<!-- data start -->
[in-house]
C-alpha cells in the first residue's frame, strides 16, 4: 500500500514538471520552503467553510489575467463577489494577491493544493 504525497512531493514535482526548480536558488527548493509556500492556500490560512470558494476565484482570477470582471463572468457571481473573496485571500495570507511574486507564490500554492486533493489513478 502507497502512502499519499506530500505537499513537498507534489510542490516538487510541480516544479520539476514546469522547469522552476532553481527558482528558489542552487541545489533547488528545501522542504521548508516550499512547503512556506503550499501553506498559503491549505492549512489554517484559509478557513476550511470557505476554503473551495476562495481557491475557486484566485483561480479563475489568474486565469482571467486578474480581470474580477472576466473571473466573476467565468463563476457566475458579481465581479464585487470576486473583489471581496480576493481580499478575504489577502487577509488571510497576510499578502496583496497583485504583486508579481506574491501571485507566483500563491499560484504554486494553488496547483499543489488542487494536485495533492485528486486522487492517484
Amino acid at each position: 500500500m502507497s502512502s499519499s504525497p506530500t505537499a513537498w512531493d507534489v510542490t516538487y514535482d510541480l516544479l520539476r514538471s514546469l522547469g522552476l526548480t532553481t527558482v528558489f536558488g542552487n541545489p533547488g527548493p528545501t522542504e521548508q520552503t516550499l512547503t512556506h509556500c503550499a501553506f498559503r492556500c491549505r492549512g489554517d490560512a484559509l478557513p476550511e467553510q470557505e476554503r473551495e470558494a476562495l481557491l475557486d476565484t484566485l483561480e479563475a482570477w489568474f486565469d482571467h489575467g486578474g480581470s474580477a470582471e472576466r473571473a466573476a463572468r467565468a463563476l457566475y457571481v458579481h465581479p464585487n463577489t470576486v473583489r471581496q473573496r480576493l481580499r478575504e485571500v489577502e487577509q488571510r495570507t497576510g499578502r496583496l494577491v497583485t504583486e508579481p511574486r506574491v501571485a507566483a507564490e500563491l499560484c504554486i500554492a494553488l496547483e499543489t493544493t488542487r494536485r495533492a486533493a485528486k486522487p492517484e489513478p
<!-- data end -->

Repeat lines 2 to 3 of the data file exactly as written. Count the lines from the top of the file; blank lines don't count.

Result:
C-alpha cells in the first residue's frame, strides 16, 4: 500500500514538471520552503467553510489575467463577489494577491493544493 504525497512531493514535482526548480536558488527548493509556500492556500490560512470558494476565484482570477470582471463572468457571481473573496485571500495570507511574486507564490500554492486533493489513478 502507497502512502499519499506530500505537499513537498507534489510542490516538487510541480516544479520539476514546469522547469522552476532553481527558482528558489542552487541545489533547488528545501522542504521548508516550499512547503512556506503550499501553506498559503491549505492549512489554517484559509478557513476550511470557505476554503473551495476562495481557491475557486484566485483561480479563475489568474486565469482571467486578474480581470474580477472576466473571473466573476467565468463563476457566475458579481465581479464585487470576486473583489471581496480576493481580499478575504489577502487577509488571510497576510499578502496583496497583485504583486508579481506574491501571485507566483500563491499560484504554486494553488496547483499543489488542487494536485495533492485528486486522487492517484
Amino acid at each position: 500500500m502507497s502512502s499519499s504525497p506530500t505537499a513537498w512531493d507534489v510542490t516538487y514535482d510541480l516544479l520539476r514538471s514546469l522547469g522552476l526548480t532553481t527558482v528558489f536558488g542552487n541545489p533547488g527548493p528545501t522542504e521548508q520552503t516550499l512547503t512556506h509556500c503550499a501553506f498559503r492556500c491549505r492549512g489554517d490560512a484559509l478557513p476550511e467553510q470557505e476554503r473551495e470558494a476562495l481557491l475557486d476565484t484566485l483561480e479563475a482570477w489568474f486565469d482571467h489575467g486578474g480581470s474580477a470582471e472576466r473571473a466573476a463572468r467565468a463563476l457566475y457571481v458579481h465581479p464585487n463577489t470576486v473583489r471581496q473573496r480576493l481580499r478575504e485571500v489577502e487577509q488571510r495570507t497576510g499578502r496583496l494577491v497583485t504583486e508579481p511574486r506574491v501571485a507566483a507564490e500563491l499560484c504554486i500554492a494553488l496547483e499543489t493544493t488542487r494536485r495533492a486533493a485528486k486522487p492517484e489513478p